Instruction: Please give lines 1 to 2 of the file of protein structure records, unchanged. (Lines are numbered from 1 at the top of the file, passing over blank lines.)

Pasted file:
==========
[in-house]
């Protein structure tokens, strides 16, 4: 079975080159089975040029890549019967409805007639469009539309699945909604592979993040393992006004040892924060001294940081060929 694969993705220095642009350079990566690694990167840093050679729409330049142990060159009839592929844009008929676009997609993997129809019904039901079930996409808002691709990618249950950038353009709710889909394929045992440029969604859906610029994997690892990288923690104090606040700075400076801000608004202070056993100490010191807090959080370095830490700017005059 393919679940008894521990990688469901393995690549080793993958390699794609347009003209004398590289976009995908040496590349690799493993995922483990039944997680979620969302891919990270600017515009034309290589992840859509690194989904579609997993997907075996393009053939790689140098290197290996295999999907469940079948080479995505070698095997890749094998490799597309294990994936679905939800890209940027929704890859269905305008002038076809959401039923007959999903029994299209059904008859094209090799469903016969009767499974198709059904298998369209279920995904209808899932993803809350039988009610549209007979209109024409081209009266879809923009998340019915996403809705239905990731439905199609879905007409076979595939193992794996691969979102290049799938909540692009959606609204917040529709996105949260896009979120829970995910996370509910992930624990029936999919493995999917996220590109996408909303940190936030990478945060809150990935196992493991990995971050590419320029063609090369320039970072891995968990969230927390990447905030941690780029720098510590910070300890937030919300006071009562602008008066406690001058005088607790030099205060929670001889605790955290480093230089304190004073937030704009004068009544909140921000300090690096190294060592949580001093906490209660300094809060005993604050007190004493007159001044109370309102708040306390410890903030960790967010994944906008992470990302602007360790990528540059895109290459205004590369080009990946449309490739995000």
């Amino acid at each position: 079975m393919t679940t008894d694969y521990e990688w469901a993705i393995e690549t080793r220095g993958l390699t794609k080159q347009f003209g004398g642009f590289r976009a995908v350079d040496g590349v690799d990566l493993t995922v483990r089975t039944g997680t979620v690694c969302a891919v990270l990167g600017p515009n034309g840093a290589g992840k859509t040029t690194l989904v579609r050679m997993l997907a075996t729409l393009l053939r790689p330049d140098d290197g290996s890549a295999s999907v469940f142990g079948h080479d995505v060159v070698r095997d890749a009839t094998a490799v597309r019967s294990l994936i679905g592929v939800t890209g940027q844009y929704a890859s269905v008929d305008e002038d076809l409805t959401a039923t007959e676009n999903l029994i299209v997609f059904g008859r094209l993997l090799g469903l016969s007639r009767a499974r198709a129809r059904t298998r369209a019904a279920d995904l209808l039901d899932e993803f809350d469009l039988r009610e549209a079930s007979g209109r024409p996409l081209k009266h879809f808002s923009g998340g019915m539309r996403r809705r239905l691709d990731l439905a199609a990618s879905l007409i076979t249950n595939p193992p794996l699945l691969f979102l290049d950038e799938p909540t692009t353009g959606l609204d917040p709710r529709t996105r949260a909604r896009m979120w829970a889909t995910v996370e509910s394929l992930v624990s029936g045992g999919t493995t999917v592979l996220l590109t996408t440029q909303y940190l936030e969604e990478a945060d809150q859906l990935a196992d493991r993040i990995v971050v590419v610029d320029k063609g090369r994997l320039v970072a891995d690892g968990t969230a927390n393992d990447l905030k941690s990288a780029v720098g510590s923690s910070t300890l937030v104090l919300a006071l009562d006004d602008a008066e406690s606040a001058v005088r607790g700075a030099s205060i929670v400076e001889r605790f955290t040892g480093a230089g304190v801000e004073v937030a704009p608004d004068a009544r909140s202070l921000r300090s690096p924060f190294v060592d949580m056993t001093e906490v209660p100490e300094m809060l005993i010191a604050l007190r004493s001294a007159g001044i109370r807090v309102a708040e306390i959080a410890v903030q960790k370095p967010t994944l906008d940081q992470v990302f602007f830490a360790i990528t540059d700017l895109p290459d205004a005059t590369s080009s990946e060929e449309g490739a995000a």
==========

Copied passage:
[in-house]
């Protein structure tokens, strides 16, 4: 079975080159089975040029890549019967409805007639469009539309699945909604592979993040393992006004040892924060001294940081060929 694969993705220095642009350079990566690694990167840093050679729409330049142990060159009839592929844009008929676009997609993997129809019904039901079930996409808002691709990618249950950038353009709710889909394929045992440029969604859906610029994997690892990288923690104090606040700075400076801000608004202070056993100490010191807090959080370095830490700017005059 393919679940008894521990990688469901393995690549080793993958390699794609347009003209004398590289976009995908040496590349690799493993995922483990039944997680979620969302891919990270600017515009034309290589992840859509690194989904579609997993997907075996393009053939790689140098290197290996295999999907469940079948080479995505070698095997890749094998490799597309294990994936679905939800890209940027929704890859269905305008002038076809959401039923007959999903029994299209059904008859094209090799469903016969009767499974198709059904298998369209279920995904209808899932993803809350039988009610549209007979209109024409081209009266879809923009998340019915996403809705239905990731439905199609879905007409076979595939193992794996691969979102290049799938909540692009959606609204917040529709996105949260896009979120829970995910996370509910992930624990029936999919493995999917996220590109996408909303940190936030990478945060809150990935196992493991990995971050590419320029063609090369320039970072891995968990969230927390990447905030941690780029720098510590910070300890937030919300006071009562602008008066406690001058005088607790030099205060929670001889605790955290480093230089304190004073937030704009004068009544909140921000300090690096190294060592949580001093906490209660300094809060005993604050007190004493007159001044109370309102708040306390410890903030960790967010994944906008992470990302602007360790990528540059895109290459205004590369080009990946449309490739995000």